Maia's warm autumn skin and dark eyes made her so exquisite that few could compare to her. Sunlight gleamed on her long black hair that lay perfectly over her shoulders. The air in the garden was so still that not a leaf stirred, much less a strand of her hair.
Unlike most of his people, she had not outwardly started the change — her skin remained unblemished, her eyes clear. When she walked she was a thing of beauty, her movements fluid and graceful.
At this moment in time she was perfect.
And that word, almost, meant everything.
"Please, Lord Amory," she whispered as she turned her tear-streaked face up to him. She clenched her hands against her belly. "It was an accident. I did not intend for —"
He held his hand up to silence her. She immediately bowed her head and looked at his feet again.
"It is what it is, Maia." His heart ached for what he must do now. "Our people are dying. Your body will begin the change now."
The young woman's sobs were harsh, loud.
Amory let out a sigh. "The baby will take your essence before it dies. Soon your body will be only a Shell, Maia. You would not be yourself."
"No." Her words came in a frantic burst as she met his eyes. "It will be different here in the Doran Otherworld than it was in Kerra. I know it."
Amory shook his head. "The Doran Otherworld has the same effect on our people as Kerra."
"What about the new Otherworld you have discovered?" The young woman's voice had a hint of hopefulness to it.
The Sorcerer studied Maia, wishing things could be different. "The Earth Otherworld would have allowed you to live and to keep your baby — had you conceived there. In your new body."
He knelt and cupped her face in his palm. With his thumb he brushed a tear from her cheek. "But you became pregnant here. Your body and the baby are now under attack. All is ruined."
"You are a powerful Sorcerer, Lord Amory." Her throat worked as she swallowed, her eyes wide with panic. "You can fix this. You can do anything."
He slowly shook his head. "I cannot."
"Send me there. To the Earth Otherworld." Maia sounded almost hysterical and he knew it was time to end this. "Please send me there."
Pain gripped Amory's heart as if someone squeezed it in his fist. Pain for this young woman and her unborn babe. Pain for all of the suffering of his people that had only grown worse despite his search for a new Otherworld that wouldn't kill them.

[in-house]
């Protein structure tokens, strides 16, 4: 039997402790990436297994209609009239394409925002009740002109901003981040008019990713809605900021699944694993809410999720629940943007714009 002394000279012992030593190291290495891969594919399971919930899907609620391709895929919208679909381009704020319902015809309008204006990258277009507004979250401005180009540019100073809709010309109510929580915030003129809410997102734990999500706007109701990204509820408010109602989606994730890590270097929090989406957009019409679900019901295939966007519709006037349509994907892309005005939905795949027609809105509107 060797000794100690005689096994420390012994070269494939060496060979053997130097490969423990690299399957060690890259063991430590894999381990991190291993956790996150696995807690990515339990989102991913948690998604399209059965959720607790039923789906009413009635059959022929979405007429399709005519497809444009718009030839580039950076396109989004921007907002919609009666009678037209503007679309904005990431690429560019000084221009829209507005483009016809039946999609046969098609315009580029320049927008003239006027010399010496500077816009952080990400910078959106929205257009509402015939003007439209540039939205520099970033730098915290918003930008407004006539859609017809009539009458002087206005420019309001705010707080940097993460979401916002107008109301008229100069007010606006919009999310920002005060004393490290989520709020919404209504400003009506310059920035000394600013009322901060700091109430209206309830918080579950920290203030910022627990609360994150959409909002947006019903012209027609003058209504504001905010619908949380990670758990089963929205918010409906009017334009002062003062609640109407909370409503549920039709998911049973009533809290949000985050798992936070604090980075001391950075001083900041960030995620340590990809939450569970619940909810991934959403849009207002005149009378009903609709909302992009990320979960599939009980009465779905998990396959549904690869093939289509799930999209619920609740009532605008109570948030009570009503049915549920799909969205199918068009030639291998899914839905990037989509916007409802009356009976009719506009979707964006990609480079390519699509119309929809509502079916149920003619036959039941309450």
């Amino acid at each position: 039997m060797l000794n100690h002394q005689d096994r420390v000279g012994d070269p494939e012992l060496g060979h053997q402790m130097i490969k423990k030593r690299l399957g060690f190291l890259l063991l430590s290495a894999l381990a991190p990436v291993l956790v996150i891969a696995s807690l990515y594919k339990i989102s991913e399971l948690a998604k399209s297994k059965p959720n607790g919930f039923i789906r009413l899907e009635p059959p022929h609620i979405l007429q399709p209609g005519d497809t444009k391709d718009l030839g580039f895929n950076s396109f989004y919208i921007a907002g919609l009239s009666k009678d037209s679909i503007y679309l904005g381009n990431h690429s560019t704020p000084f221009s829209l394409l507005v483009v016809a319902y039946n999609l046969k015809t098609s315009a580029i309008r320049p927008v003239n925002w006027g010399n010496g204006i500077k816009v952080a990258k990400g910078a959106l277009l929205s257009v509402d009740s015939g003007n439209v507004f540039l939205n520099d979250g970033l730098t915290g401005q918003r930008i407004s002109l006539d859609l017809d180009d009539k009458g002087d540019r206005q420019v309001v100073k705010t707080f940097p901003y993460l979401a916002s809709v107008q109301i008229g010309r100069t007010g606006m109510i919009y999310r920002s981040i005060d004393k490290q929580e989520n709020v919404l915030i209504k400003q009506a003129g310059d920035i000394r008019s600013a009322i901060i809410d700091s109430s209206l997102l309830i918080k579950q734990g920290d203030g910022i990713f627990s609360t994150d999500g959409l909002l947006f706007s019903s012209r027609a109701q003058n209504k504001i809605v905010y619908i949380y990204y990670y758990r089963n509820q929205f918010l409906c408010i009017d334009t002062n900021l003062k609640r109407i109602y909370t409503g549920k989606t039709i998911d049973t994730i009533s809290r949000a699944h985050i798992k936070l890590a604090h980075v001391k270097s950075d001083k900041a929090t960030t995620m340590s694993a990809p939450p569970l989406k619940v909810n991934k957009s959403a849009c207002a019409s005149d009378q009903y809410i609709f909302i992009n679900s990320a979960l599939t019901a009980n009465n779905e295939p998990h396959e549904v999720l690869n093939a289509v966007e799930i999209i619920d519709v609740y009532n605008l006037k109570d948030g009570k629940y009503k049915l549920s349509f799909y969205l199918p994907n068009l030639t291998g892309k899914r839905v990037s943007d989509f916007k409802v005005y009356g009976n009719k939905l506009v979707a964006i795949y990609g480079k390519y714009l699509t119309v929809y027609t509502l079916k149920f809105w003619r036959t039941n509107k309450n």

"The only way you could have survived was to move your essence to a new Host and only if you were not pregnant," Amory said. "You cannot move your baby to your new Host body. It is impossible. The child would remain in the belly of your Shell. A Shell is a creature with no essence, no mind, no will but to kill, maim, destroy. The baby would die."
"Please let us try, Lord Amory." Maia's tears flowed down her beautiful face and spilled onto her gown. "Maybe it will work for me and my baby."
"I am sorry." He moved his palm from her cheek and now had his hand splayed over her entire face. His skin was so dark that it made her flesh appear even more autumn-kissed. He clenched his fingers in a tight grip and dug his nails into her skin. "I am sorry."
Maia screamed as he did what must be done.
The Sorcerer infused her entire being with his power.
He burned away all of the infection that would have taken her life. As magic glowed around her body in hues of orange and gold, her internal organs started to fail and she began to die.
He was only speeding up what she would have gone through over the next months, ending her and the baby's suffering in minutes instead of days.
Maia's screams echoed throughout the gardens, reverberating off the stone wall behind him.
And then she was silent.
Such a sweet, beautiful woman ... and now nothing.
Only the pile of clothing lying at his feet and her cremated remains.
"I did what was best." Amory spoke to himself as he stood. "What I had to."
What he'd had to do too many times.
Amory caught the attention of the gardener and pointed to the pile of rags at his feet. "Take care of this."
The gardener gave a slight bow before going to the water pump. He would burn the rags that had once been Maia's dress and then he would wash away her cremated body so that her remains would join others'. It was a place where Amory had been forced to put many out of their misery.